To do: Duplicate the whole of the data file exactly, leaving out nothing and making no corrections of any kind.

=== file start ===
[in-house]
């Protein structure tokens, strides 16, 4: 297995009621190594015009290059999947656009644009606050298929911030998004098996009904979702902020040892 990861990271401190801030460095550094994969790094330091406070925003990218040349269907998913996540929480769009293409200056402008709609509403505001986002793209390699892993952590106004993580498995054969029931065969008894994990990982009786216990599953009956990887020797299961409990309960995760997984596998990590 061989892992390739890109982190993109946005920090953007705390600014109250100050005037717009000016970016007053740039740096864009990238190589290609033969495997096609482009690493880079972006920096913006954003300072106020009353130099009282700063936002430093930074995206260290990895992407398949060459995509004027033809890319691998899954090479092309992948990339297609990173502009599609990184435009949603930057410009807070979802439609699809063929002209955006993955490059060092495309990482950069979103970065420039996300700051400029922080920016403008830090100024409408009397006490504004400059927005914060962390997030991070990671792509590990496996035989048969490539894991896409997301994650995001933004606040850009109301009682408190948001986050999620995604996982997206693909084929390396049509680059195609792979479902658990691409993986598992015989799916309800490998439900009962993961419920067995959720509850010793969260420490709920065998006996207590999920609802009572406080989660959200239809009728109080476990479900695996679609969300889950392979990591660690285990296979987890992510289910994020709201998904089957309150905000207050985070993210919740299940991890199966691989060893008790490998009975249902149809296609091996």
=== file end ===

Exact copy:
[in-house]
């Protein structure tokens, strides 16, 4: 297995009621190594015009290059999947656009644009606050298929911030998004098996009904979702902020040892 990861990271401190801030460095550094994969790094330091406070925003990218040349269907998913996540929480769009293409200056402008709609509403505001986002793209390699892993952590106004993580498995054969029931065969008894994990990982009786216990599953009956990887020797299961409990309960995760997984596998990590 061989892992390739890109982190993109946005920090953007705390600014109250100050005037717009000016970016007053740039740096864009990238190589290609033969495997096609482009690493880079972006920096913006954003300072106020009353130099009282700063936002430093930074995206260290990895992407398949060459995509004027033809890319691998899954090479092309992948990339297609990173502009599609990184435009949603930057410009807070979802439609699809063929002209955006993955490059060092495309990482950069979103970065420039996300700051400029922080920016403008830090100024409408009397006490504004400059927005914060962390997030991070990671792509590990496996035989048969490539894991896409997301994650995001933004606040850009109301009682408190948001986050999620995604996982997206693909084929390396049509680059195609792979479902658990691409993986598992015989799916309800490998439900009962993961419920067995959720509850010793969260420490709920065998006996207590999920609802009572406080989660959200239809009728109080476990479900695996679609969300889950392979990591660690285990296979987890992510289910994020709201998904089957309150905000207050985070993210919740299940991890199966691989060893008790490998009975249902149809296609091996």